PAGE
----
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Assa Abloy

Editorial: Battle of the Giants

Royal Caribbean, meanwhile, has taken a quantum leap out of the box with the 225,000-ton, 5,600-passenger Oasis of the Seas built by STX Finland. Both Carnival Cruise Lines and Royal Caribbean International introduced new ships this past fall. Carnival introduced the newest generation of what started as its Destiny class, built by Fincantieri in 1996, going from 101,000 to 102,000, 110,000 and now 130,000 tons and raising the passenger capacity along the way from 2,600 to 3,650.

Royal Caribbean, meanwhile, has taken a quantum leap out of the box with the 225,000-ton, 5,600-passenger Oasis of the Seas built by STX Finland. While the ship shares many features with the previous Freedom class, which was an evolution of the 1999-introduced Voyager class, the Oasis is much larger and amazing in all its creativity and all it has to offer.  It is closer to being a floating resort than any other ship we have sailed on.

Both Carnival and Royal Caribbean are very successful cruise brands. Yet their strategies are very different.

Carnival, which has been known for its creative and sometimes eclectic interior designs, suddenly seems almost conservative, careful and measured, not taking any chances on what may be new and unknown.

Royal Caribbean is letting creativity rule, and not only in the visible design, but also in the arrangement of the vessel, in the activities and in the services, going far beyond appearances. While we found the Dream comfortable, familiar and almost a little dull, we found the Oasis exciting, but also a little overwhelming, and do not like to plan our vacation as much as the Oasis seems to require for dining and entertainment.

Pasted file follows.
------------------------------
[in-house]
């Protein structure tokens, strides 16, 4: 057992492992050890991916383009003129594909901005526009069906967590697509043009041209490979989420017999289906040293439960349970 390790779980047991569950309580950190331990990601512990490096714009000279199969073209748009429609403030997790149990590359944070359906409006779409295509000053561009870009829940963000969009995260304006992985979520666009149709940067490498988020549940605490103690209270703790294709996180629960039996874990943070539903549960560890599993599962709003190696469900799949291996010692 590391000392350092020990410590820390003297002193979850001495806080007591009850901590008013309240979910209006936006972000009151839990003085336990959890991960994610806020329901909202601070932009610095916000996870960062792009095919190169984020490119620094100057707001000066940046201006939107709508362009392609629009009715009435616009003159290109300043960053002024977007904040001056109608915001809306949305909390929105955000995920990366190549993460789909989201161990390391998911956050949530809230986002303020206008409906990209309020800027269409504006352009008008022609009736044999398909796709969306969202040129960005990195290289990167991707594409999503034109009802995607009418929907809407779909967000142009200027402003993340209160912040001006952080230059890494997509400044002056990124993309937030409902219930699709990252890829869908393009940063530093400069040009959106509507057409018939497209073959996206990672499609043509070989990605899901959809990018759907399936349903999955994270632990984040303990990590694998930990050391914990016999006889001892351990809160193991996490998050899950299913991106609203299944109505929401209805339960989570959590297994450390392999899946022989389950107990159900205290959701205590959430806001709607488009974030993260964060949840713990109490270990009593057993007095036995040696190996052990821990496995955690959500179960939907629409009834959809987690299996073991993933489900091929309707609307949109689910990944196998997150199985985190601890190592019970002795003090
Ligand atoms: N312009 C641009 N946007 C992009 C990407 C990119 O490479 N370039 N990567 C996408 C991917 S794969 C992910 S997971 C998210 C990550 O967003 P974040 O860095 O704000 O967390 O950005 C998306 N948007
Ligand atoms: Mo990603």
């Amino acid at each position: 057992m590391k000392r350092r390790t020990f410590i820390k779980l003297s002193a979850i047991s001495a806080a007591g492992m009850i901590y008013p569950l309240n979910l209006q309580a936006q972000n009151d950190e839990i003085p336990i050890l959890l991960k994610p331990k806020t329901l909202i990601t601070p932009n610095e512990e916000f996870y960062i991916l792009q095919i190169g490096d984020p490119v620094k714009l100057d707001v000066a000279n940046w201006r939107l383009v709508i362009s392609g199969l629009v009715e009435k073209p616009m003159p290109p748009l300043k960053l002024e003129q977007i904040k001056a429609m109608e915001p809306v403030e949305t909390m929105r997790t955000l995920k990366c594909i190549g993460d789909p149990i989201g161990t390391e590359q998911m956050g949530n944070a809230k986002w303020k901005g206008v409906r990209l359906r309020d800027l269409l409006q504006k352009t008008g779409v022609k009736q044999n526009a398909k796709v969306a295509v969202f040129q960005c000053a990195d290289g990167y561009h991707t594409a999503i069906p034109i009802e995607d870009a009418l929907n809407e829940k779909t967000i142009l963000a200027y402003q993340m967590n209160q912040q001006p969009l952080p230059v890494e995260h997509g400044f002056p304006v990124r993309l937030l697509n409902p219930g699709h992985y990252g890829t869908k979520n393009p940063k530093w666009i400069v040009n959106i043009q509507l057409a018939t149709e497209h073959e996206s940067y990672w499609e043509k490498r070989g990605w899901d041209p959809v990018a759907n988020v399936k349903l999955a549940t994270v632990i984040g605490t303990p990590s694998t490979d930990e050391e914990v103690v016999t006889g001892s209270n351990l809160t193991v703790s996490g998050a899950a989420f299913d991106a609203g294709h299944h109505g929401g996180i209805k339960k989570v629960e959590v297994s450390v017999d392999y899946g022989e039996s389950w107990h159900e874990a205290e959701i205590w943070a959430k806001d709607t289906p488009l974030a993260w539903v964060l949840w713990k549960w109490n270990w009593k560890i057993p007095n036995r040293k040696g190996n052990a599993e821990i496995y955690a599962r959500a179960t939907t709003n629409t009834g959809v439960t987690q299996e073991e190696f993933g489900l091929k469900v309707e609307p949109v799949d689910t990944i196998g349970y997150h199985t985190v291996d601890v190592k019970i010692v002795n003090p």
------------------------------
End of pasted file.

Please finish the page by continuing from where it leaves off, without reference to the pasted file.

Of course, we also had reservations before sailing on the other big Royal Caribbean ships and on Carnival, but found that we enjoyed them all. So both formulas are likely to work.  Carnival is targeting Middle America, while Royal Caribbean expects half of its passengers to come from foreign markets. Carnival’s investment in hardware is less.  Royal Caribbean has higher capital costs, along with higher operating costs and most likely higher sales and marketing costs as well, as it depends more on foreign markets. So Royal Caribbean has to charge more for its cruises.

Carnival executives tell us that once you are charging more, you are also reducing your market accordingly. Royal Caribbean executives tell us that by offering more, people are willing to pay more.
Clearly there are very smart people at both companies who have figured all this out. Regardless, the proof will come in future earnings calls.

We are also waiting to see how the Norwegian Epic will compare to the Dream and the Oasis.  The Epic, which will enter service in the summer, is intended to take Norwegian Cruise Line’s Freestyle concept to the next level.

We look forward to watching and commenting as the industry continues to evolve, and more new ship concepts and designs will undoubtedly be introduced, taking the industry to the next level, and then to the next level after that – surprising us all.

Angela Reale Mathisen & Oivind Mathsien

Excerpt from Cruise Industry News Quarterly Magazine: Winter 2009/2010

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